- In Alaska: Wind, get an expansive collection of forest winds from the pristine wilderness of Alaska. Hear the power of the Alaskan Range as gusts whip down from the high mountains. Hear blustery blasts whipping through the birch and cottonwood canopy and scrappy tundra spruces straining to stay vertical.
- This library offers you a large collection of arctic wind. I hope you enjoy listening to the natural music of the wind as it sings through the boreal forests of Alaska.
- Zero birds, insects, or other wildlife in all recordings
- Deciduous winds of Cottonwood and Birch
- Coniferous winds of Spruce
- Canopy winds
- Swirling gusts
- Squeaky trees and creaking branches
- Close deciduous leaves fluttering
- Read the full blog post– here.
- I arrived in late May in Lake Clark National Park, and the spring leaves had just budded. The forest had that lovely fresh green of spring.
- Lake Clark is a massive 40-mile glacial lake with a major mountain pass of the Alaska Range at the north end of the lake.
- Winds whip down from the mountain pass and sail across the lake unimpeded. When these winds reach the boreal forest of cottonwood, birch, and spruce at the edge of the lake, the foliage comes alive.
- A strong storm came through with winds powerful enough to make 6-foot lake swells. This made for ideal wind recording conditions.
- It can be tricky to capture the sound of spring foliage without birdsong.
- The secret is to record during the day when there are extremely heavy winds. When winds are strong enough birds tend to stop singing, so you can record daytime winds even during springtime. Otherwise, you have to record at night while the wildlife sleeps.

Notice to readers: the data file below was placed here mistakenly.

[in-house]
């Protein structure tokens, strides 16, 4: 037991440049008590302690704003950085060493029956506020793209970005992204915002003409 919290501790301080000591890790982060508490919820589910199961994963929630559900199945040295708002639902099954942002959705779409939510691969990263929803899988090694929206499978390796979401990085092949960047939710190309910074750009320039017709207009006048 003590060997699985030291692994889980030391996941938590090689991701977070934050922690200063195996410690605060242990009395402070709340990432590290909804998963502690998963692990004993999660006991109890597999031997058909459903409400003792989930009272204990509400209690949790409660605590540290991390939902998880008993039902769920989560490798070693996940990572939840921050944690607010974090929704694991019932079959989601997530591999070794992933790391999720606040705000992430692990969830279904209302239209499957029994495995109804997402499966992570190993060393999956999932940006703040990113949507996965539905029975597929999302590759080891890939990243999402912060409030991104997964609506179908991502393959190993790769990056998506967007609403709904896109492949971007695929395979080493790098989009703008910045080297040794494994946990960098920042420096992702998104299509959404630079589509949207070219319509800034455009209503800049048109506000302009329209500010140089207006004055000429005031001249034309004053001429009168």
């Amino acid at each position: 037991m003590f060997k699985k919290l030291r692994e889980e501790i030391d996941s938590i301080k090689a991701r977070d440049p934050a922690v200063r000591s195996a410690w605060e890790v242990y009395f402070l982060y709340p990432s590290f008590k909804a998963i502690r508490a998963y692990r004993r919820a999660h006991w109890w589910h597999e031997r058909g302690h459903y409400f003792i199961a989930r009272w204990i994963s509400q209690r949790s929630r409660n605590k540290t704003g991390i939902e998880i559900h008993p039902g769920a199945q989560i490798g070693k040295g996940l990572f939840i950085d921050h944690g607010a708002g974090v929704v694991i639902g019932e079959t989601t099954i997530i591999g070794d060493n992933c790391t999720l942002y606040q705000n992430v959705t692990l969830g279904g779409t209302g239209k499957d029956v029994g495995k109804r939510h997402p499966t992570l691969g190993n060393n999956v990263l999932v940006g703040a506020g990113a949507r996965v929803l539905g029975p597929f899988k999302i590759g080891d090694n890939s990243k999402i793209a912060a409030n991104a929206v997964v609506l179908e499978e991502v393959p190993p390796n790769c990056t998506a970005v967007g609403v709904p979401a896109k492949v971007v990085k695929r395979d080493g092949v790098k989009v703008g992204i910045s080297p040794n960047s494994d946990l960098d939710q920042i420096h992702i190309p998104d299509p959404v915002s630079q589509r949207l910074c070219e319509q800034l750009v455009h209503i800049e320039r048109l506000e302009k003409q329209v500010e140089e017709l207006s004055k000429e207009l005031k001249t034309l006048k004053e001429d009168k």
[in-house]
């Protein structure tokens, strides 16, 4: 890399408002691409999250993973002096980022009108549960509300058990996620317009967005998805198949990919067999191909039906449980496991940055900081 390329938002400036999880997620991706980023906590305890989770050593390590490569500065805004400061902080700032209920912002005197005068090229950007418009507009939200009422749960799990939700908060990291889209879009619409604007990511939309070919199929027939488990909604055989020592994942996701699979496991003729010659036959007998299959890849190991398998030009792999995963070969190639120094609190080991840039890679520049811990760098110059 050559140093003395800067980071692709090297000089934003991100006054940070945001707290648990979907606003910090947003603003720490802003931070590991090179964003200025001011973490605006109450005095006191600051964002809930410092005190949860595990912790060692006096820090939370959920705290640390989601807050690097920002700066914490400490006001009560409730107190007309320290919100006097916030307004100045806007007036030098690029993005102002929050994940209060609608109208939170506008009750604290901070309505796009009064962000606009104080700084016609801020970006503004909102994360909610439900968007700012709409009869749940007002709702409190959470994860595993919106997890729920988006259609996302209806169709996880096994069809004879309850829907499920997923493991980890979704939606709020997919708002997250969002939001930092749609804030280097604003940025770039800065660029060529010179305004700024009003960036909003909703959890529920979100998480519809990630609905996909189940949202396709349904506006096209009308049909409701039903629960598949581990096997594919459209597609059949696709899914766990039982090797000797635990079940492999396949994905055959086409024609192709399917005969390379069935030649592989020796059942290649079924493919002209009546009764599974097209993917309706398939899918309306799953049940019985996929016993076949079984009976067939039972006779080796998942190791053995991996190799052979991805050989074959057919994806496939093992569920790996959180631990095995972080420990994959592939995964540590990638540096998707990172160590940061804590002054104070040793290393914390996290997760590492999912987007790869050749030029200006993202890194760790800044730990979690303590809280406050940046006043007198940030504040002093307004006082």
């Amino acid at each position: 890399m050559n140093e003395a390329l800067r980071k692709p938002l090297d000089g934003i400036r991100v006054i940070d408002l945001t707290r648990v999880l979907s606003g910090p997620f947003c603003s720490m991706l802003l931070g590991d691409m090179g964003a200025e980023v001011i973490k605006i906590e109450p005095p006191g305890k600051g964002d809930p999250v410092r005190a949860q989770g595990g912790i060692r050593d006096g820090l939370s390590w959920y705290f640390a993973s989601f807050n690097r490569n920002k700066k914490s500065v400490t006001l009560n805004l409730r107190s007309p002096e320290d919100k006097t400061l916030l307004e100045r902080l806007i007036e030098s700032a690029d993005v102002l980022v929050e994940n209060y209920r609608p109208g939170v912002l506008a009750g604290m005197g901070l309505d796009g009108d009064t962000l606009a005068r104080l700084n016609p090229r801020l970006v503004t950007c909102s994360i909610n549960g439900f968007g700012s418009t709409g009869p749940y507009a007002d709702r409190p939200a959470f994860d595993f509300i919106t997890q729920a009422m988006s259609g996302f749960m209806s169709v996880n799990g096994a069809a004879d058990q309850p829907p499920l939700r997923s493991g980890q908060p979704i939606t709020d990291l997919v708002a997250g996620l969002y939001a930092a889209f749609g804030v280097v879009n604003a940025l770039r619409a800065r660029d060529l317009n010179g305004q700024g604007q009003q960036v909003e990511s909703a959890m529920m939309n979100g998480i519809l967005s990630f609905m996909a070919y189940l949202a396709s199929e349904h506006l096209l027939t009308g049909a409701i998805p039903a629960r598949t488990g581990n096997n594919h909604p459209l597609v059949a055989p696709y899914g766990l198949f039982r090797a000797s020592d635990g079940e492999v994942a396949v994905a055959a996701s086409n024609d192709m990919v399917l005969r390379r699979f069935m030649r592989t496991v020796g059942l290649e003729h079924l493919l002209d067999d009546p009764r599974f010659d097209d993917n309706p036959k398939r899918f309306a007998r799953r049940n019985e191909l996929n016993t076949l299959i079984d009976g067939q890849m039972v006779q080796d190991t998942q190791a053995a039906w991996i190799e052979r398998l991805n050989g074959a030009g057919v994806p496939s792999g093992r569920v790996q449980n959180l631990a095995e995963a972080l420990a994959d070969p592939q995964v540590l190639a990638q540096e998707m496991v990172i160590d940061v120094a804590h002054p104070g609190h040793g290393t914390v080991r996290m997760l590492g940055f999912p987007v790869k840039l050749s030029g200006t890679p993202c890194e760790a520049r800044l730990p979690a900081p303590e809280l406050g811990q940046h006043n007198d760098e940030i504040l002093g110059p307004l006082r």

- My favorite sound was a mixed grove of cottonwoods and spruce. The sound of the short spruce needles mixed with the deciduous leaves of the cottonwoods made a rich, full-spectrum wind filled with the eerie squeaks and creaks of the forest.
- I also loved mixing the sound of distant lake waves with canopy wind. When you retreat about a mile from the lakeshore, the lake waves blend beautifully with the sound of the canopy foliage. I loved finding the perfect balance of lush canopy with a touch of distant roar from the waves. It gives the wind recordings a beautiful sense of power.
- View larger version or Download CSV
- A spectrogram is included for each audio file. Double click on the photo to enlarge.
- Named markers are included in each file to help find interesting events in an otherwise uniform waveform. Markers are included in the Soundminer and BWAV description fields starting with the prefix "Marker Text".
- Stereo Only: recorded in AB (L/R) – these recordings do not include a Quad version
- Stereo: Double Mid/Side decoded to Stereo (L/R)
- Quad: Double Mid/Side decoded to Quad (L/R/Ls/Rs)
|Stereo Specs: 5.1 GB – 96 kHz / 24-bit – 39 stereo WAV files – 39+ sounds – Approx. 148 min (2.5 hours) total|
|Quad Specs: 7.7 GB – 96 kHz / 24-bit – 30 quad WAV files – 30+ sounds – Approx. 111 min (1.9 hours) total|
|Metadata: CSV, Soundminer, BWAV, Text Markers|
Categories: Weather, Wind
Location: Alaska, Lake Clark National Park, Spring 2019
|Mastering: read my Field Recording Mastering Rules for more info.|
|Delivery: Instant - blazingly-fast - digital download|
|License type: Single user, royalty-free - for a multi-user license, click here|
|Sound Library Guarantee: If you're unhappy with my field recordings in any way, I'll give you store credit equal to the cost of the sound library. Read the full details – here.|
- Sennheiser MKH8040 pair and MKH30 in Double Mid/Side
- DPA 4060s in AB
- Sound Devices 702
- Sound Devices MixPre-6
- Cinela Pianissimo Double Mid/Side Blimp